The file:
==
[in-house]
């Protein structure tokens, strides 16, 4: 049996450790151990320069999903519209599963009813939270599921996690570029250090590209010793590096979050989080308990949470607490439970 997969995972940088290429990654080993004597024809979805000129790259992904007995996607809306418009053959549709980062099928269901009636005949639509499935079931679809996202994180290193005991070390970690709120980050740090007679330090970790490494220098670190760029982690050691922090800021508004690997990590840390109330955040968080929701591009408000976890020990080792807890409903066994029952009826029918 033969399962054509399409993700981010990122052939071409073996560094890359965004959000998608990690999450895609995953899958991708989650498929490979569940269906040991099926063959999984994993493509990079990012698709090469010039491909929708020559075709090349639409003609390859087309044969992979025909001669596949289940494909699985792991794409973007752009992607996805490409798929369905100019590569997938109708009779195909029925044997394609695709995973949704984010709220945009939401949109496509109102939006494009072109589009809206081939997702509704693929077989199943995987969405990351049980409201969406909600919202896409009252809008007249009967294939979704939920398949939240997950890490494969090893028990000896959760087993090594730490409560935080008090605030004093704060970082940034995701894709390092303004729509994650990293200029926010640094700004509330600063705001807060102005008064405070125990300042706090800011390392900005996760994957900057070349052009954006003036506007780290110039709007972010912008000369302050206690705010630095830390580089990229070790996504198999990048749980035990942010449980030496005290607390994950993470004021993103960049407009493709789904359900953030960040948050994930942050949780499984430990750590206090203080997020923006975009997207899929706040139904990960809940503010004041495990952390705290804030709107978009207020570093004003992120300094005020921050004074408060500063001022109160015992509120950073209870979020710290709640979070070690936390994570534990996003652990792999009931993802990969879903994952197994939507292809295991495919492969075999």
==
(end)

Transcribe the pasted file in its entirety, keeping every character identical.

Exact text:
[in-house]
């Protein structure tokens, strides 16, 4: 049996450790151990320069999903519209599963009813939270599921996690570029250090590209010793590096979050989080308990949470607490439970 997969995972940088290429990654080993004597024809979805000129790259992904007995996607809306418009053959549709980062099928269901009636005949639509499935079931679809996202994180290193005991070390970690709120980050740090007679330090970790490494220098670190760029982690050691922090800021508004690997990590840390109330955040968080929701591009408000976890020990080792807890409903066994029952009826029918 033969399962054509399409993700981010990122052939071409073996560094890359965004959000998608990690999450895609995953899958991708989650498929490979569940269906040991099926063959999984994993493509990079990012698709090469010039491909929708020559075709090349639409003609390859087309044969992979025909001669596949289940494909699985792991794409973007752009992607996805490409798929369905100019590569997938109708009779195909029925044997394609695709995973949704984010709220945009939401949109496509109102939006494009072109589009809206081939997702509704693929077989199943995987969405990351049980409201969406909600919202896409009252809008007249009967294939979704939920398949939240997950890490494969090893028990000896959760087993090594730490409560935080008090605030004093704060970082940034995701894709390092303004729509994650990293200029926010640094700004509330600063705001807060102005008064405070125990300042706090800011390392900005996760994957900057070349052009954006003036506007780290110039709007972010912008000369302050206690705010630095830390580089990229070790996504198999990048749980035990942010449980030496005290607390994950993470004021993103960049407009493709789904359900953030960040948050994930942050949780499984430990750590206090203080997020923006975009997207899929706040139904990960809940503010004041495990952390705290804030709107978009207020570093004003992120300094005020921050004074408060500063001022109160015992509120950073209870979020710290709640979070070690936390994570534990996003652990792999009931993802990969879903994952197994939507292809295991495919492969075999």